Shellac is a versatile finish. It is an ideal sealer coat, and it can enhance the natural wood color. Many woodworkers avoid shellac, worried that they might not cut it with alcohol in the right proportions. Gedrys takes the mystery out of the cutting and shows how to eyeball the cut rather than try for exact measurements. Watch this segment on shellac and then find video links for the other steps in the refinishing process below.

In this video, Gedrys uses brushes to apply shellac to legs and work it into corners but uses a pad to lay down a thin, smooth coat of shellac on tabletops and other broad surfaces. Learn how he makes his pad in a short video sidebar.

For the table he refinished, Gedrys uses a mix of dewaxed orange and garnet shellac, but there are a variety of other colors available. To add even more color, Gedrys recommends adding a few drops of dye concentrate, such as TransTint, to shellac, or using a glaze.

ABOUT THE SERIES
Expert finisher Peter Gedrys, of East Haddam, Conn. guides you through all the steps of refinishing furniture from stripping an old finish to putting the final touches on a new one. Also, become a member and chat with Gedrys about your finishing problems in Ask The Experts.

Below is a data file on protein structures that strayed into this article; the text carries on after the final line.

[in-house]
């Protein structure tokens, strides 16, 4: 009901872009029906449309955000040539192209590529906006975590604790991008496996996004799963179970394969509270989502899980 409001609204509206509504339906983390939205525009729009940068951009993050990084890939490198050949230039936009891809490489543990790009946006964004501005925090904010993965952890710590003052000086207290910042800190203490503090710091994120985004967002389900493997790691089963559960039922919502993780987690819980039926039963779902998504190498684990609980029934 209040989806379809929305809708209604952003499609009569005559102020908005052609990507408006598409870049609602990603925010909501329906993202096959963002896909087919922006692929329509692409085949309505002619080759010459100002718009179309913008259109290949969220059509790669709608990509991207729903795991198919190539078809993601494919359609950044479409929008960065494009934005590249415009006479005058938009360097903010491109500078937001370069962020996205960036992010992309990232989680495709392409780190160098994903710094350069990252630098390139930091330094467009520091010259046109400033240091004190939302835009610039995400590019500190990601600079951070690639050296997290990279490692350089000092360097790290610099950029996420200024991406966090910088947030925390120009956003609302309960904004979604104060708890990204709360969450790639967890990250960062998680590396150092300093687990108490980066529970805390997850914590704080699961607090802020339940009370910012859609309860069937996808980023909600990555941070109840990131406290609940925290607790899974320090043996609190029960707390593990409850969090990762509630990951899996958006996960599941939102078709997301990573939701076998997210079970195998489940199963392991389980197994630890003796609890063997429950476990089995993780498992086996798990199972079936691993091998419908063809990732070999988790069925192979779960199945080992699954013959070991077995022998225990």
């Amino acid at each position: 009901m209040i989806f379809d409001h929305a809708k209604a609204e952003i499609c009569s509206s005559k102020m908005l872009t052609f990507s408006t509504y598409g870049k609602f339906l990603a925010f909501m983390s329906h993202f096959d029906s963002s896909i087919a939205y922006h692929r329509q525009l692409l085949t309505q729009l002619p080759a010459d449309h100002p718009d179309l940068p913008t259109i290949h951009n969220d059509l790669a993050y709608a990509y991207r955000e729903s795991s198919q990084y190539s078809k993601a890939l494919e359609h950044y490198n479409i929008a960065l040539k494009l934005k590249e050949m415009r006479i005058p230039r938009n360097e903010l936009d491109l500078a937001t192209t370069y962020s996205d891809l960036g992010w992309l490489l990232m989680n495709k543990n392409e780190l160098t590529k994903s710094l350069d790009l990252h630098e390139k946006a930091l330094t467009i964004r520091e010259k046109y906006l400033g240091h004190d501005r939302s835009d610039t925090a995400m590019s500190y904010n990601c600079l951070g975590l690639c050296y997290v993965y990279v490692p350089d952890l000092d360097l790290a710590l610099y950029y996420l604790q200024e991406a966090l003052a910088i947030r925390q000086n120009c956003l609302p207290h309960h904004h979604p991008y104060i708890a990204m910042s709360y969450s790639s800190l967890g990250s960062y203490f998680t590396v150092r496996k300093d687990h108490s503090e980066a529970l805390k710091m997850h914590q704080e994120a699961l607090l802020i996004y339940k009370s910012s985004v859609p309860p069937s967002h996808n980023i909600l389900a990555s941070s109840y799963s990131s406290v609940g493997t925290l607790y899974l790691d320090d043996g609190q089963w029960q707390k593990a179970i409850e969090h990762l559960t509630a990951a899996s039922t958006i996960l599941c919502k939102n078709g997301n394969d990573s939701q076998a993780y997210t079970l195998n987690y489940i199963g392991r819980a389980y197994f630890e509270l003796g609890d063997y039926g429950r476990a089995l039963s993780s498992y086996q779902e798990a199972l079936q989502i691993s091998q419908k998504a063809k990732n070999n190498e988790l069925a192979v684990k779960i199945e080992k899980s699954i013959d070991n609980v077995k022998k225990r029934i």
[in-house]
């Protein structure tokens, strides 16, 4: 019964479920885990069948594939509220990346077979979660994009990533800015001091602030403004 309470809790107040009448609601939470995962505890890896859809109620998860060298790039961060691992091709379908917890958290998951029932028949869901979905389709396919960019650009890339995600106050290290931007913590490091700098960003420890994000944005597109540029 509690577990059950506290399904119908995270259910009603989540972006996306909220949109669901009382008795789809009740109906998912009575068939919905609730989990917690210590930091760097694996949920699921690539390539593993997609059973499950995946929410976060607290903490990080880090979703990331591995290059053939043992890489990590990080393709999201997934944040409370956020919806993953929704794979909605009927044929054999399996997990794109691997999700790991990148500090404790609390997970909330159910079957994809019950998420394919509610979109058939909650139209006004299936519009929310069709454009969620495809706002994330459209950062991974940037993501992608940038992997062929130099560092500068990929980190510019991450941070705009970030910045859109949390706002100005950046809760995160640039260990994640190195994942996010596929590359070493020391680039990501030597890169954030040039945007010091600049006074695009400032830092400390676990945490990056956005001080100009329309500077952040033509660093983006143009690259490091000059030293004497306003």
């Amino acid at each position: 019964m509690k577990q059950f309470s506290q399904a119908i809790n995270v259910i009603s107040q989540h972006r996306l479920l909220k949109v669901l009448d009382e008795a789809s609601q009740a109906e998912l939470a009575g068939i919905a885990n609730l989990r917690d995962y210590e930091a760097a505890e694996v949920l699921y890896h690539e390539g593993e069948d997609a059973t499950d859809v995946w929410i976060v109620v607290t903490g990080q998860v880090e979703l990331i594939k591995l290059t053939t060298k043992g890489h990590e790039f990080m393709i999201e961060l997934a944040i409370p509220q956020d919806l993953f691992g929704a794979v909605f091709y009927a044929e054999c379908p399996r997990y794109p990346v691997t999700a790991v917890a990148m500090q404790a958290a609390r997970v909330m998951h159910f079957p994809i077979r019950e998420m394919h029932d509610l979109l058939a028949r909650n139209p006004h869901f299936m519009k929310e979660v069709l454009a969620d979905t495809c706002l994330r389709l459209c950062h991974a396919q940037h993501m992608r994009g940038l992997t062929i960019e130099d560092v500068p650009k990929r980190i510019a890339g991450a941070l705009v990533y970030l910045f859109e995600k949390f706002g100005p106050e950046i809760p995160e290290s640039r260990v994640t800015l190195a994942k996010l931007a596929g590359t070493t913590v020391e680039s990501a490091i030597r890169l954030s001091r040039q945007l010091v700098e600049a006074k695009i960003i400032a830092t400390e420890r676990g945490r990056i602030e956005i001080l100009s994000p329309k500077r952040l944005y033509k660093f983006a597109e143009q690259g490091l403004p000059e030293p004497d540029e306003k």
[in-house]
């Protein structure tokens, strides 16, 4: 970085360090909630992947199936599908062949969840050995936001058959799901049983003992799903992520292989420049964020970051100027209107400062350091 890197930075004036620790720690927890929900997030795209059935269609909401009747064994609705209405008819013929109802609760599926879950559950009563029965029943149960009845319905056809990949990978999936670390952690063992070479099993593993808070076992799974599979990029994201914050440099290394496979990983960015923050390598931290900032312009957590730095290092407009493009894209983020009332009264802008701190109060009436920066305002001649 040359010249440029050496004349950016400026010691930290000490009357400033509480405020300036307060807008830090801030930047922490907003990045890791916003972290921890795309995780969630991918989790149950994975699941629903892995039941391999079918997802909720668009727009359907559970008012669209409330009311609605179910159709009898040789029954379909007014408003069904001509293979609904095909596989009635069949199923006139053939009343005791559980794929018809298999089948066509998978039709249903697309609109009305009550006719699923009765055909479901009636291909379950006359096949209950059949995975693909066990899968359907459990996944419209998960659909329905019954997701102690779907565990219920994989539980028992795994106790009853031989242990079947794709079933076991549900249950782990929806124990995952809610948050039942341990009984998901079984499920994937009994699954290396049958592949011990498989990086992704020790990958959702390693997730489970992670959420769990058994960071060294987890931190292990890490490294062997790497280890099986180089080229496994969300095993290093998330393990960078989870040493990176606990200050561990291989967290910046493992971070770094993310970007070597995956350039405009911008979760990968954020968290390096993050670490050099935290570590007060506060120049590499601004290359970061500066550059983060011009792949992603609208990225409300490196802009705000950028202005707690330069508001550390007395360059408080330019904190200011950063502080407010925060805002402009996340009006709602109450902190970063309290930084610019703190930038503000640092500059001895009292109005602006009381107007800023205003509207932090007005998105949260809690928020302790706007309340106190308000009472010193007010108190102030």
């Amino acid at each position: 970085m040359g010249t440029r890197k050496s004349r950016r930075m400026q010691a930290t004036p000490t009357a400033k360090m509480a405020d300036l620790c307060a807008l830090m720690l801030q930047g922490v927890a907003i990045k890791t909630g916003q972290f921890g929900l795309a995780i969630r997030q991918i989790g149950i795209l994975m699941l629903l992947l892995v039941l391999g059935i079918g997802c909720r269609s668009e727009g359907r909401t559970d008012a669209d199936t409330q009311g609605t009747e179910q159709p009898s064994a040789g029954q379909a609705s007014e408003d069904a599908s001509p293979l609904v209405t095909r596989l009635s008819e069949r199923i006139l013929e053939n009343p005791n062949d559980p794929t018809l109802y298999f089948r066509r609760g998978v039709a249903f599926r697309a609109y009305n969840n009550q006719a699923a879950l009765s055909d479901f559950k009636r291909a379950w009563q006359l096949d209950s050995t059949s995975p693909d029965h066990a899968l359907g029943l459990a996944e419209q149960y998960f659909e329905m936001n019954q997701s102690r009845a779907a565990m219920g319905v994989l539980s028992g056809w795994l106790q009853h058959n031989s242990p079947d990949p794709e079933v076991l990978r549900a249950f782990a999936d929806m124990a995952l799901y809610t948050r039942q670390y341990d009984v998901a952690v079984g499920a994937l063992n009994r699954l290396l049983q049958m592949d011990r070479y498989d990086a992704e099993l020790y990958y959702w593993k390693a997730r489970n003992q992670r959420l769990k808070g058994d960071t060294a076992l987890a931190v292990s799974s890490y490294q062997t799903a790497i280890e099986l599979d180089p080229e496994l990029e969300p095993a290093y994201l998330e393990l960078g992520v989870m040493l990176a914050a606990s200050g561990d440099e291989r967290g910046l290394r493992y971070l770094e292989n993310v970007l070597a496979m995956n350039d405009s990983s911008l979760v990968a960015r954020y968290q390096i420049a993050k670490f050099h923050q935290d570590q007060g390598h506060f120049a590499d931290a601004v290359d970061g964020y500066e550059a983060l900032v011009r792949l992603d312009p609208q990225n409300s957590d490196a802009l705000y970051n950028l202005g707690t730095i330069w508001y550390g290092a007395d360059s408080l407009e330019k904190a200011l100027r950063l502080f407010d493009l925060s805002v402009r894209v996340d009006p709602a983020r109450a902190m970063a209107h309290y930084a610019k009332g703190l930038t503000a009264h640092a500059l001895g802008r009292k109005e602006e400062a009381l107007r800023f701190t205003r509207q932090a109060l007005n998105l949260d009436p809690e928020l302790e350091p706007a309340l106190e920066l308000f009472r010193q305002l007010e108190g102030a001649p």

ON VIDEO: STEP-BY-STEP REFINISHING

Remove an Old Finish

 

Step One: Stripping the Old Finish
Learn the best ways to remove a finish, safely

Prepping the surface

 

 

Step Two: Surface Preparation
How to create a smooth and clean surface, thwarting headaches down the road

Coloring with Shellac


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Step Three: Sealing and Coloring with Shellac
Professional techniques for sealing and coloring wood. A shellac pad helps y ou lay down smooth, thin layers. See how to make one in a short
video sidebar.

Armor of Varnish

 

Step Four: Simple Techniques for Applying Varnish
Varnish is the perfect topcoat to repel moisture and alcohol. To learn how different varnishes compare, watch this short video sidebar.

Build a Round Table

 

Step Five: Rubbing Out the Finish
Take your finish to the next level with the often-skipped rubbing-out process